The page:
In early 2019, Senator Bob Menendez of New Jersey and his new girlfriend, Nadine Arslanian, were riding high.
He had avoided a federal bribery conviction after his trial ended with a hung jury, and the couple had begun traveling the world.
Mr. Menendez proposed to Ms. Arslanian that October in India with a grand gesture, singing “Never Enough” from “The Greatest Showman” outside the Taj Mahal. They married a year later in a small ceremony in Queens and were showered with gifts from a dozen influential friends, including the head of one of New Jersey’s largest health care systems and a lawyer who would later become the U.S. attorney for the District of New Jersey.
The senator moved into his wife’s modest split-level house in Englewood Cliffs, N.J., and they have since attended two state dinners at the White House, dining with the president of France and the prime minister of India.
But their whirlwind romance has taken a sudden dark turn.
Mr. Menendez, the 69-year-old Democratic chairman of the Senate’s Foreign Relations Committee, is under investigation by the Justice Department for the second time in less than a decade. And this time, his wife is also in prosecutors’ cross hairs.
The new inquiry, led by the U.S. attorney’s office in Manhattan, appears to be focused at least in part on the possibility that either the senator or his wife received undisclosed gifts from a company run by a friend of Ms. Menendez, and that those gifts might have been given in exchange for political favors, according to two people with knowledge of the matter and subpoenas issued in the case.
Unlike her husband, who took a seat on a New Jersey school board as a 20-year-old and rose to prominence in Hudson County’s famously sharp-elbowed political scrum, Ms. Menendez, 56, has lived a mainly private life.
She holds a master’s degree in French language and civilization from New York University, but did not work outside the home while raising her two children in Bergen County, N.J., according to court records and longtime friends. She is described by friends, acquaintances and two former lawyers in much the same way: social, smart and highly fashion-conscious.
She struggled financially after a 2005 divorce and even faced foreclosure. But by 2020, the year she and Mr. Menendez were married, she had formed an international consulting company, and her assets included bars of gold bullion then valued at as much as $250,000.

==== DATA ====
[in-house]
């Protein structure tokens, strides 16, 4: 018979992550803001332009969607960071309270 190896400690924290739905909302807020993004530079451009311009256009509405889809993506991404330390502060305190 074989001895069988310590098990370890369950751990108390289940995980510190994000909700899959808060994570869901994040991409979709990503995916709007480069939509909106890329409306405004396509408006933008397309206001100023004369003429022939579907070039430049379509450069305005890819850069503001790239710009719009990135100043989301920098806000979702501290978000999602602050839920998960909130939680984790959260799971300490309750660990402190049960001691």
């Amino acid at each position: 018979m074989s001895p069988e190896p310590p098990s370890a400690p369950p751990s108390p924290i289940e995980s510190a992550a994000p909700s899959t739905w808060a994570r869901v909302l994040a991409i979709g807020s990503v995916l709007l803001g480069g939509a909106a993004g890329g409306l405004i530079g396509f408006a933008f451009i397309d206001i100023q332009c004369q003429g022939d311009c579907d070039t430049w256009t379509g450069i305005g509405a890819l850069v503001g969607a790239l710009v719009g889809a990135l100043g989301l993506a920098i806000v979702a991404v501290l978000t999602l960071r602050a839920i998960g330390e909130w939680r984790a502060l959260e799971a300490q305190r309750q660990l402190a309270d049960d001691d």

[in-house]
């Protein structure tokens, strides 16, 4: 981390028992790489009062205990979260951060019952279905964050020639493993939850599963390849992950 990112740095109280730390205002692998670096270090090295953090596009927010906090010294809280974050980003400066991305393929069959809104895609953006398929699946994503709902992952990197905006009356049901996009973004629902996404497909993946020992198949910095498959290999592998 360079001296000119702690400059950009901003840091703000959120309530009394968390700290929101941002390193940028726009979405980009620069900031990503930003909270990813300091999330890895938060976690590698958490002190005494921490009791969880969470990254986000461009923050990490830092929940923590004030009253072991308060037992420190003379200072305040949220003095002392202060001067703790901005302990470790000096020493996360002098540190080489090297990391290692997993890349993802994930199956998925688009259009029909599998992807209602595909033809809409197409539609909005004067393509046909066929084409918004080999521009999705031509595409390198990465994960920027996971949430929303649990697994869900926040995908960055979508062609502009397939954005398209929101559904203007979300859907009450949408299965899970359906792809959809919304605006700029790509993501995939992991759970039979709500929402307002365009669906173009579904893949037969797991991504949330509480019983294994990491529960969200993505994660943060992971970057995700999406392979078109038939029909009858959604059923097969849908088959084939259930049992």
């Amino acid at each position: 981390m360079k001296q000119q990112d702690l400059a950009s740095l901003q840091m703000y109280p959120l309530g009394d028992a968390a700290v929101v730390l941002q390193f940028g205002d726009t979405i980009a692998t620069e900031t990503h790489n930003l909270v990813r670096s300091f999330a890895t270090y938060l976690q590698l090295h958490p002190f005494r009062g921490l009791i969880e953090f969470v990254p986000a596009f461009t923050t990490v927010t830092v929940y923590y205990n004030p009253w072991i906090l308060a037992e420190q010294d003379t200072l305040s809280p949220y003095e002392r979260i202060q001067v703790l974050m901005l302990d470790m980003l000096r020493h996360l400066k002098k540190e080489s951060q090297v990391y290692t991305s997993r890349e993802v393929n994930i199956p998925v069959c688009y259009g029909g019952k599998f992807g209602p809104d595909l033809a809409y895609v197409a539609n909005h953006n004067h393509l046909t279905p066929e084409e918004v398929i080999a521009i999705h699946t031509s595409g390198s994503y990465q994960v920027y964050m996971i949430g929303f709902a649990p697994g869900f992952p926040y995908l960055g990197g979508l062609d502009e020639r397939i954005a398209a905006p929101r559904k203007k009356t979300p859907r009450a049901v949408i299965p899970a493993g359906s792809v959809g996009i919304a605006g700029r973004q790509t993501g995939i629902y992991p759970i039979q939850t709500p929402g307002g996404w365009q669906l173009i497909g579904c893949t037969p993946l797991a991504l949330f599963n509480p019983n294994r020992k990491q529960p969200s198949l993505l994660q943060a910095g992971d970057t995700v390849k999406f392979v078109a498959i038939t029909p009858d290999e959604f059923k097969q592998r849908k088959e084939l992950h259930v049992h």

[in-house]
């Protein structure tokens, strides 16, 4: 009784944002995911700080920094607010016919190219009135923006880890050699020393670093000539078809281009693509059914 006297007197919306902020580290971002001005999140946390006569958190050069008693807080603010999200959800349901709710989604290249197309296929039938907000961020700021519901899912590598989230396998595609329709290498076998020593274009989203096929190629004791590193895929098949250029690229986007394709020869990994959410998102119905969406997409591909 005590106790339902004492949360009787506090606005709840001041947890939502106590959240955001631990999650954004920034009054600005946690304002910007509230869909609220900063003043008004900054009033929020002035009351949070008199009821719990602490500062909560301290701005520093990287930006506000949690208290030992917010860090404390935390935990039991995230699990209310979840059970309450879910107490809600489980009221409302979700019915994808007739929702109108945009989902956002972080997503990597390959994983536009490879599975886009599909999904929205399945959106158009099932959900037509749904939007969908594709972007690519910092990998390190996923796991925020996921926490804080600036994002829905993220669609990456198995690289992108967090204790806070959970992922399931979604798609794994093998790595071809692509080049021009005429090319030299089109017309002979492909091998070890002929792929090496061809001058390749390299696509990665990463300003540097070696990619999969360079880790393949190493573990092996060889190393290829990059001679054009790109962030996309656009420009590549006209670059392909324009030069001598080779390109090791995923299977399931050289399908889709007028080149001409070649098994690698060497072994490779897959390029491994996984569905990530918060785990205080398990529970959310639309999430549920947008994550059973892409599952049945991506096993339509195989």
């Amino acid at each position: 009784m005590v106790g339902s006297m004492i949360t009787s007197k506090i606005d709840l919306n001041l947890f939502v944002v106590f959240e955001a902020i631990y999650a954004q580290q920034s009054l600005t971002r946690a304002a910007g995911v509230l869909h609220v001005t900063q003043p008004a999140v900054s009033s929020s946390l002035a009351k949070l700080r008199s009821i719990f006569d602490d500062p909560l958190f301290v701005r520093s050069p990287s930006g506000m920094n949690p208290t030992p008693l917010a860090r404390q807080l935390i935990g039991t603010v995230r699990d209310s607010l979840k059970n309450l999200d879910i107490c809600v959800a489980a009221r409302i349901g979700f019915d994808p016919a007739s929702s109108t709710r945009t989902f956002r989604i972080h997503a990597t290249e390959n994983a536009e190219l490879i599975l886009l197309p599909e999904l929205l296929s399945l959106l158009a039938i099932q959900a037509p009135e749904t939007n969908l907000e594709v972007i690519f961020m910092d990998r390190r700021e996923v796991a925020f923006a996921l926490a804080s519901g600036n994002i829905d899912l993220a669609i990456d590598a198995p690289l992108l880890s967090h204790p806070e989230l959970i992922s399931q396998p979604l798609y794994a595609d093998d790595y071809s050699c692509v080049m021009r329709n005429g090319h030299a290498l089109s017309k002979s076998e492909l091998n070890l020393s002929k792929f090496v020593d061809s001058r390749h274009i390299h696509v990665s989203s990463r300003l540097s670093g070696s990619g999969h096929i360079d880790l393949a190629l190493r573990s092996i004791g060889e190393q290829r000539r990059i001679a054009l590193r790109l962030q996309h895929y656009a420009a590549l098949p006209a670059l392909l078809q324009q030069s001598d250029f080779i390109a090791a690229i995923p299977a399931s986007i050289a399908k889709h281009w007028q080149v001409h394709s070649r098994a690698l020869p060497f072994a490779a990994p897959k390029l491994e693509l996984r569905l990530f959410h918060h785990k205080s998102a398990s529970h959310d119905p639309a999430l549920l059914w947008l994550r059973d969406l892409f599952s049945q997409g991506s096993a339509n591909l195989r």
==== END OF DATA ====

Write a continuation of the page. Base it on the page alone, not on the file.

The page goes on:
Ms. Menendez, who is represented by a Washington-based lawyer, now finds herself at the center of an investigation that carries the risk of steep criminal penalties and could alter the political playing field in New Jersey and in Washington as her husband prepares to run for a fourth term next year.
The senator’s campaign finance reports underscore the gravity of the new federal inquiry. He has spent roughly $290,000 since January in connection with the investigation, federal election records show, and last month he created a new defense fund to avoid further draining his political accounts.
The senator has said that he expected the inquiry would be “successfully closed.” His office did not respond to requests for additional comment.
A halal monopoly
The full scope of the federal inquiry, including Ms. Menendez’s role, remains unknown. But the investigation appears to focus at least in part on the couple’s connection to a 40-year-old New Jersey businessman, Wael Hana, who has known Ms. Menendez since before she started dating the senator.
She and Mr. Hana were part of a group of friends who frequently socialized at restaurants in northern New Jersey; some of them shared an affinity for Cuban cigars. Several members of the network have received subpoenas, according to a friend who was interviewed by prosecutors and lawyers representing other people in the case.
Mr. Hana began operating a start-up company, IS EG Halal, in New Jersey in 2019, and it soon became the sole entity authorized to certify that any halal food product imported into Egypt from anywhere in the world had been prepared according to Islamic law.